A month ago, Habitat for Humanity in Whatcom County broke ground on the site of what will soon be a decent, affordable home for a family in Birch Bay. Now, the organization is steadily raising funds in time for the first build day, set for Thursday, March 15.
Local volunteers with Habitat’s Women Build program will construct the home in partnership with future owners Julio and Juana Ortiz and their four children. The home will feature an ultra-energy-efficient design and donated solar panels from Western Solar. Habitat expects the finished home will produce nearly as much energy as it uses.
The Ortizes moved from Guatemala to Whatcom County seven years ago. Julio, who was a teacher in Guatemala, now works
at Clark’s Berry Farm in Lynden as a farm hand and tractor driver. He works up to 60 hours per week, but still struggles to pay rent and support his family due to higher rent and living costs.
Habitat for Humanity aims to help families like the Ortizes escape substandard housing and improve their economic status. The Ortizes will still owe a mortgage on their home and will put more than 500 hours of “sweat equity” into it, but when the mortgage is paid off they will be out from under a cycle of debt that keeps many Whatcom County families struggling to make ends meet.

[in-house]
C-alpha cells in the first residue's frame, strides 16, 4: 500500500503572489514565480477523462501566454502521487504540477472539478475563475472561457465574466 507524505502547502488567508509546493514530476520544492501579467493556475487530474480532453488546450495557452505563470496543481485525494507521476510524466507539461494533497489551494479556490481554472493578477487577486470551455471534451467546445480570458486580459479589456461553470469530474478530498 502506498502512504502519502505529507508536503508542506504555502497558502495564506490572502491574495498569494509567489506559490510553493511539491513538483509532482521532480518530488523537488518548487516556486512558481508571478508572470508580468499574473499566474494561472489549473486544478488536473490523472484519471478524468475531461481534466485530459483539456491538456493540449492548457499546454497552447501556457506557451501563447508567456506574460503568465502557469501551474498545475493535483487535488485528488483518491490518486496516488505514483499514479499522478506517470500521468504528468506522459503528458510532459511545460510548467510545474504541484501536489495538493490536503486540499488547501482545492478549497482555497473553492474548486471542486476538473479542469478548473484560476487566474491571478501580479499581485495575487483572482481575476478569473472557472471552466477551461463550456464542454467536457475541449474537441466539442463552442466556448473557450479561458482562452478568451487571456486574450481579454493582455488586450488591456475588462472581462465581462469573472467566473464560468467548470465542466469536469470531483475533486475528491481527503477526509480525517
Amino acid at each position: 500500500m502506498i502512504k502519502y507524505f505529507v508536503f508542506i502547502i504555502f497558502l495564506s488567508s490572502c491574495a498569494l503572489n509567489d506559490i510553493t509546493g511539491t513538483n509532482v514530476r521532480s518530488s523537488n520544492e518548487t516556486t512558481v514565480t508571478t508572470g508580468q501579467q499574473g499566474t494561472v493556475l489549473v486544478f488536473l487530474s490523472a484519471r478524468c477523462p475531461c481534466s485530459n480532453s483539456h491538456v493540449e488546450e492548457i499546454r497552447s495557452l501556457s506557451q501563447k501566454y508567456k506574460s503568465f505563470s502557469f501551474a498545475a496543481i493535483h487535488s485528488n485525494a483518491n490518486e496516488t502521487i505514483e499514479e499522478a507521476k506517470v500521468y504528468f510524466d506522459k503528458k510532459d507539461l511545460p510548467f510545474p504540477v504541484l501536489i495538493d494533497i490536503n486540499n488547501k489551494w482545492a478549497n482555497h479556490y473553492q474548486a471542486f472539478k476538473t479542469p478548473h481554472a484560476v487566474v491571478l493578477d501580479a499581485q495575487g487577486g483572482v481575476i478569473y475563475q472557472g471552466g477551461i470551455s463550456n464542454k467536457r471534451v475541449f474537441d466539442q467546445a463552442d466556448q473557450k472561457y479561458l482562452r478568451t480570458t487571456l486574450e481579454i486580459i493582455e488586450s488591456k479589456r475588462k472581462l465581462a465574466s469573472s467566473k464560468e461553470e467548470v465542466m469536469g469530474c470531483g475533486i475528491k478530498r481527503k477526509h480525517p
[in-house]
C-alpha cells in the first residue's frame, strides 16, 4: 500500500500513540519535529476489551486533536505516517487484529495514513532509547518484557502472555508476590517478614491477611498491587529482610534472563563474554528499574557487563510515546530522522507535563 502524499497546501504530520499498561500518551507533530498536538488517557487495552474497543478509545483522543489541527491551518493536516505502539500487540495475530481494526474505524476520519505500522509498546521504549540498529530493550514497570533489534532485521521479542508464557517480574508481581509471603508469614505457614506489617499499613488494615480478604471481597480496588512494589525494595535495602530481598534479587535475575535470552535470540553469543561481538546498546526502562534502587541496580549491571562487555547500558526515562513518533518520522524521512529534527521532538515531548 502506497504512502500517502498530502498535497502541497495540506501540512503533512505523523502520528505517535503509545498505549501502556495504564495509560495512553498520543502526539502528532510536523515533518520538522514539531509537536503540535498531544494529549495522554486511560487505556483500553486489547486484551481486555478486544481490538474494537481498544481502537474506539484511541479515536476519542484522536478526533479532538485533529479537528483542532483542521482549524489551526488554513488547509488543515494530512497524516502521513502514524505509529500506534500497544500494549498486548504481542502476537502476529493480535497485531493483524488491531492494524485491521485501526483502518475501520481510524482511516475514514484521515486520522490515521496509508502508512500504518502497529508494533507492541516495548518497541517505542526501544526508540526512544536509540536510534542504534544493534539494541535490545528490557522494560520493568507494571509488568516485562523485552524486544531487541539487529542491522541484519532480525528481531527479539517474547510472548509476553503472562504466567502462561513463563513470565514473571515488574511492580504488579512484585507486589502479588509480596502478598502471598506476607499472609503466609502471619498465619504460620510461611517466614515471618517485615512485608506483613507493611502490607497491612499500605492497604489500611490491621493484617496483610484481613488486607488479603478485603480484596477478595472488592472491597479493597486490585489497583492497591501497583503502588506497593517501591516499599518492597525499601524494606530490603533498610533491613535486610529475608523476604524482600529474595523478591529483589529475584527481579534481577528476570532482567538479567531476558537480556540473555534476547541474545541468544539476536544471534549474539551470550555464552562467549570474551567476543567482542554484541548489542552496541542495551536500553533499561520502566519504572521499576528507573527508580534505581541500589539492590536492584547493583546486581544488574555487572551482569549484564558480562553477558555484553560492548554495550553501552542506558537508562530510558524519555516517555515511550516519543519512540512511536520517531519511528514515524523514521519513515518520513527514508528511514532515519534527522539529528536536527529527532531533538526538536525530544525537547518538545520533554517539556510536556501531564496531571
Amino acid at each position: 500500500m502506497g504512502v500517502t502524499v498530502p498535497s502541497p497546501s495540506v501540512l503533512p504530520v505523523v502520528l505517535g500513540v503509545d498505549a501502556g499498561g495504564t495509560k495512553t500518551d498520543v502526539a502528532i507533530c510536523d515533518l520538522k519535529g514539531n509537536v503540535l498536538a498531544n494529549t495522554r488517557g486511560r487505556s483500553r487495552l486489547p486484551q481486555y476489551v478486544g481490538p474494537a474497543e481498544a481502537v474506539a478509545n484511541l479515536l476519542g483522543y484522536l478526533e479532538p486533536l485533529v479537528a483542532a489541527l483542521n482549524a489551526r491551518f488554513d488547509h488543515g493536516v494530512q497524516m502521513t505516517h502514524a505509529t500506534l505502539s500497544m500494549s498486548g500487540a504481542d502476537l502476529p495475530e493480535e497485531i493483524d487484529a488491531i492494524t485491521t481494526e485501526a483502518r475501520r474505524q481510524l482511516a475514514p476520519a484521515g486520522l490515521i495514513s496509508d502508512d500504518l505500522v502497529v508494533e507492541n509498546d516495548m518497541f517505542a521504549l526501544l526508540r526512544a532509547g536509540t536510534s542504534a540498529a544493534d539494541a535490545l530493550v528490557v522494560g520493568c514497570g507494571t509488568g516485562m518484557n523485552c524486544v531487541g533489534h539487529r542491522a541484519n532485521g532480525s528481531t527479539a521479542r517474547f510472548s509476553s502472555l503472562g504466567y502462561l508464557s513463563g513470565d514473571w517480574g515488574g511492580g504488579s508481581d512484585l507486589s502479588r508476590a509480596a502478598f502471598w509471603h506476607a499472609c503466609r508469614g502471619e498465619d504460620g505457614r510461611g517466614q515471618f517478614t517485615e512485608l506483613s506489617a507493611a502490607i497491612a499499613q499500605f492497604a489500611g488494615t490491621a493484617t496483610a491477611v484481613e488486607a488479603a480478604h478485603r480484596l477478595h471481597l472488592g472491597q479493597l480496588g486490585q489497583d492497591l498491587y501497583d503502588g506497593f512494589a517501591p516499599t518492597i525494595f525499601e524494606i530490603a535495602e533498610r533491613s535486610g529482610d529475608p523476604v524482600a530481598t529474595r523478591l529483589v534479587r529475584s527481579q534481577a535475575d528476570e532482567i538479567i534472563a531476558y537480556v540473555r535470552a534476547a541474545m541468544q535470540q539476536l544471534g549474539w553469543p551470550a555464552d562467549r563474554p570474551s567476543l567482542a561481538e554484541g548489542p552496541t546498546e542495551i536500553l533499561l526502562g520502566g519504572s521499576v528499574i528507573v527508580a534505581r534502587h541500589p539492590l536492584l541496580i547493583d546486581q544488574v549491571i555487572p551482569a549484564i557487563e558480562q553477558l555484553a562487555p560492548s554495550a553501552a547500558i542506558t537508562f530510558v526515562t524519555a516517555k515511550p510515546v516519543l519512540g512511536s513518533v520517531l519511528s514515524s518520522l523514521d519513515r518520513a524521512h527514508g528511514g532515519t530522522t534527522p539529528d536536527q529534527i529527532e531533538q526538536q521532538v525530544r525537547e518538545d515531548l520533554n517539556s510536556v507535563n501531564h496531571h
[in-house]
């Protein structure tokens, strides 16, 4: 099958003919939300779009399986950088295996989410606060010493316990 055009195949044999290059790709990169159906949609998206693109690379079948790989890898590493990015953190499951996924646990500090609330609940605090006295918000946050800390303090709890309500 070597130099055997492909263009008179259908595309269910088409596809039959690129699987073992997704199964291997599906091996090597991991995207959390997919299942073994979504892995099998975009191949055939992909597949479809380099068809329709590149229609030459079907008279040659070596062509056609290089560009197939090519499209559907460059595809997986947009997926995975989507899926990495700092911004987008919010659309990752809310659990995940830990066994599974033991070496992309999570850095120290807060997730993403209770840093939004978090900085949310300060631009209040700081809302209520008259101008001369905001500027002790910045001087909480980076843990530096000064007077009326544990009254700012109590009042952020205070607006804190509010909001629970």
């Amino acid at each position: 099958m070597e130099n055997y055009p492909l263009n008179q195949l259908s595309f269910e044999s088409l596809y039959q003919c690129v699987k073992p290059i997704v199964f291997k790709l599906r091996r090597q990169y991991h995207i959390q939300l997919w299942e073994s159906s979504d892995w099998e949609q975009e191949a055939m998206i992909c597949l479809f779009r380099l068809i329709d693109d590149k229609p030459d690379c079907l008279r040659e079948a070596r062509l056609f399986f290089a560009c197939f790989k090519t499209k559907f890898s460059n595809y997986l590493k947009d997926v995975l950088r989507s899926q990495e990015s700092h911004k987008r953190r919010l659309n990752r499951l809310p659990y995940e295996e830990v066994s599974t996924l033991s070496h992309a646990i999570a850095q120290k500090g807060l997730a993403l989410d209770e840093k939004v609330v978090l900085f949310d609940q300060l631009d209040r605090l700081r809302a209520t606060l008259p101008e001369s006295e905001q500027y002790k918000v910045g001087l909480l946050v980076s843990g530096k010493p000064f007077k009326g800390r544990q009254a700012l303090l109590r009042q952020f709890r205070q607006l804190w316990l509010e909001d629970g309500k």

Habitat Whatcom has built 33 homes for more than 145 Whatcom County residents since 1987.
Kirsten Hammer, resource development manager for Habitat Whatcom, said the Women Build program empowers women while providing an opportunity for community involvement.
“It allows women who are concerned about the issue of substandard housing to have a positive impact in their communities, but a lot of women are applying because they want to learn carpentry skills. They want to learn how to pound a nail and hang a window. It’s empowering to learn those skills, and satisfying to see a project through to completion,” she said.
Hammer said 10 teams of 10 women have signed up for the project to date, but since the build is scheduled over 20 weekends, “there’s room for 100 more volunteers,” she said. The teams have to be at least 75 percent women, which leaves room for men to get involved as well.
The project’s fundraising goal is $25,000.
“We’re making headway,” Hammer said. “There’s always room for businesses to donate and help sponsor the build.”